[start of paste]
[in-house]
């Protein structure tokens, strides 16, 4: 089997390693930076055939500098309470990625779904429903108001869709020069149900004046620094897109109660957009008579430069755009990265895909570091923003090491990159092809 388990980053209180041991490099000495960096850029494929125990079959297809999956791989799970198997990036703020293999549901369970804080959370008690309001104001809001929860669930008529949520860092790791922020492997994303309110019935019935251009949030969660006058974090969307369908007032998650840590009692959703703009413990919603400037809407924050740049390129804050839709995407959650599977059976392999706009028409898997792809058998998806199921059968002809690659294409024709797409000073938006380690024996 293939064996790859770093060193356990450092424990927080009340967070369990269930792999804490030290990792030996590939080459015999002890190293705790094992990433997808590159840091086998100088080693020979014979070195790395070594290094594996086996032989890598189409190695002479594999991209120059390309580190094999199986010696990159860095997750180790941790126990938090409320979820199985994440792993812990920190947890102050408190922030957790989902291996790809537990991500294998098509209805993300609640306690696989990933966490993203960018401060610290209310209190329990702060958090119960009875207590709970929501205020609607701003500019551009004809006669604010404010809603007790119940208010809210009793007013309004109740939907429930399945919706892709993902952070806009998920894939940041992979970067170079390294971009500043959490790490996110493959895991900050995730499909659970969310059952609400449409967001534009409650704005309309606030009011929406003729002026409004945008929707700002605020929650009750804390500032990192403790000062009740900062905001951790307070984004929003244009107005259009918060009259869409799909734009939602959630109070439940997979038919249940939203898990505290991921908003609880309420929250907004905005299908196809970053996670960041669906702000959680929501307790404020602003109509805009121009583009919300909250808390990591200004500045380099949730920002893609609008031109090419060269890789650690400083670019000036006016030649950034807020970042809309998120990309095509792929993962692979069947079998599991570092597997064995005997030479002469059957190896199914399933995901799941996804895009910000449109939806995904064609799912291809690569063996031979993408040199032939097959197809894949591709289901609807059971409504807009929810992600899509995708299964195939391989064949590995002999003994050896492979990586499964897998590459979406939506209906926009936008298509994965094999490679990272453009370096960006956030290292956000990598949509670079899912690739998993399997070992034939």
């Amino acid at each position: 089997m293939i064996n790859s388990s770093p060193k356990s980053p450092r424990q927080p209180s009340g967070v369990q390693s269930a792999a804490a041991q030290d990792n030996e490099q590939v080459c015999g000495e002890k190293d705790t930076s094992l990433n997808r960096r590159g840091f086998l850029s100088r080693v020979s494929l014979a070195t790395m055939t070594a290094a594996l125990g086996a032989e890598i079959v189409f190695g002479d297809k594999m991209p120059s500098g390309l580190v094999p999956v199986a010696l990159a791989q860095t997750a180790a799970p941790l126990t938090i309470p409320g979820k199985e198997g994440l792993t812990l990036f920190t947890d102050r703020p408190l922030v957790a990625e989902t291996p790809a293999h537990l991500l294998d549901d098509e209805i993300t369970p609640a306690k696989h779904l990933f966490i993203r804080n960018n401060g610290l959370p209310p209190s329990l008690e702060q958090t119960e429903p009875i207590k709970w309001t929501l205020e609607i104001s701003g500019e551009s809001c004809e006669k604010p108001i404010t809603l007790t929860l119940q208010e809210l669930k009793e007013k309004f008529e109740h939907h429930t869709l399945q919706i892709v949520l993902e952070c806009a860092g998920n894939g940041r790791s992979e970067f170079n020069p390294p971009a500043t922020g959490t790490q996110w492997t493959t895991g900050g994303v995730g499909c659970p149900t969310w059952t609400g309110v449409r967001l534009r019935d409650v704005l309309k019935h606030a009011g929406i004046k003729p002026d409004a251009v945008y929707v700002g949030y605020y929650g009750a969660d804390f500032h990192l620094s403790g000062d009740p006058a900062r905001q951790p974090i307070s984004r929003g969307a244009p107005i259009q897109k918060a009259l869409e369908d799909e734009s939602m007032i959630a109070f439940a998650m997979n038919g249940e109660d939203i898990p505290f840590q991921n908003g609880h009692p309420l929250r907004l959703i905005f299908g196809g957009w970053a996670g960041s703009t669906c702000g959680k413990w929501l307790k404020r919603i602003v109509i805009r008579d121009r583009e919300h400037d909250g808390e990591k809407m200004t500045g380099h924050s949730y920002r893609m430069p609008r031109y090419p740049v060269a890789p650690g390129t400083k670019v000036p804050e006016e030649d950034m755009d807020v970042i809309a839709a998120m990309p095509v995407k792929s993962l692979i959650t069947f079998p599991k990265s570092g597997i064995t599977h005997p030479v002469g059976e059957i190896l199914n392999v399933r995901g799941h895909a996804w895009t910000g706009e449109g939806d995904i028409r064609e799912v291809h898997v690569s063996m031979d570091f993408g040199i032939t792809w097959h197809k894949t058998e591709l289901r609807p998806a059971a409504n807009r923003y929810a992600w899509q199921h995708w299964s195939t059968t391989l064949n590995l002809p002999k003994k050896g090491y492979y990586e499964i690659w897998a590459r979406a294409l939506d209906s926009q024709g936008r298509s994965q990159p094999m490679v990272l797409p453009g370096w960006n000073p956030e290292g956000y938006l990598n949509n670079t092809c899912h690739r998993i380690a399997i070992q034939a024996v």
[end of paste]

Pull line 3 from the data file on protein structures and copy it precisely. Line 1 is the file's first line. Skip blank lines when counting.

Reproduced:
């Amino acid at each position: 089997m293939i064996n790859s388990s770093p060193k356990s980053p450092r424990q927080p209180s009340g967070v369990q390693s269930a792999a804490a041991q030290d990792n030996e490099q590939v080459c015999g000495e002890k190293d705790t930076s094992l990433n997808r960096r590159g840091f086998l850029s100088r080693v020979s494929l014979a070195t790395m055939t070594a290094a594996l125990g086996a032989e890598i079959v189409f190695g002479d297809k594999m991209p120059s500098g390309l580190v094999p999956v199986a010696l990159a791989q860095t997750a180790a799970p941790l126990t938090i309470p409320g979820k199985e198997g994440l792993t812990l990036f920190t947890d102050r703020p408190l922030v957790a990625e989902t291996p790809a293999h537990l991500l294998d549901d098509e209805i993300t369970p609640a306690k696989h779904l990933f966490i993203r804080n960018n401060g610290l959370p209310p209190s329990l008690e702060q958090t119960e429903p009875i207590k709970w309001t929501l205020e609607i104001s701003g500019e551009s809001c004809e006669k604010p108001i404010t809603l007790t929860l119940q208010e809210l669930k009793e007013k309004f008529e109740h939907h429930t869709l399945q919706i892709v949520l993902e952070c806009a860092g998920n894939g940041r790791s992979e970067f170079n020069p390294p971009a500043t922020g959490t790490q996110w492997t493959t895991g900050g994303v995730g499909c659970p149900t969310w059952t609400g309110v449409r967001l534009r019935d409650v704005l309309k019935h606030a009011g929406i004046k003729p002026d409004a251009v945008y929707v700002g949030y605020y929650g009750a969660d804390f500032h990192l620094s403790g000062d009740p006058a900062r905001q951790p974090i307070s984004r929003g969307a244009p107005i259009q897109k918060a009259l869409e369908d799909e734009s939602m007032i959630a109070f439940a998650m997979n038919g249940e109660d939203i898990p505290f840590q991921n908003g609880h009692p309420l929250r907004l959703i905005f299908g196809g957009w970053a996670g960041s703009t669906c702000g959680k413990w929501l307790k404020r919603i602003v109509i805009r008579d121009r583009e919300h400037d909250g808390e990591k809407m200004t500045g380099h924050s949730y920002r893609m430069p609008r031109y090419p740049v060269a890789p650690g390129t400083k670019v000036p804050e006016e030649d950034m755009d807020v970042i809309a839709a998120m990309p095509v995407k792929s993962l692979i959650t069947f079998p599991k990265s570092g597997i064995t599977h005997p030479v002469g059976e059957i190896l199914n392999v399933r995901g799941h895909a996804w895009t910000g706009e449109g939806d995904i028409r064609e799912v291809h898997v690569s063996m031979d570091f993408g040199i032939t792809w097959h197809k894949t058998e591709l289901r609807p998806a059971a409504n807009r923003y929810a992600w899509q199921h995708w299964s195939t059968t391989l064949n590995l002809p002999k003994k050896g090491y492979y990586e499964i690659w897998a590459r979406a294409l939506d209906s926009q024709g936008r298509s994965q990159p094999m490679v990272l797409p453009g370096w960006n000073p956030e290292g956000y938006l990598n949509n670079t092809c899912h690739r998993i380690a399997i070992q034939a024996v």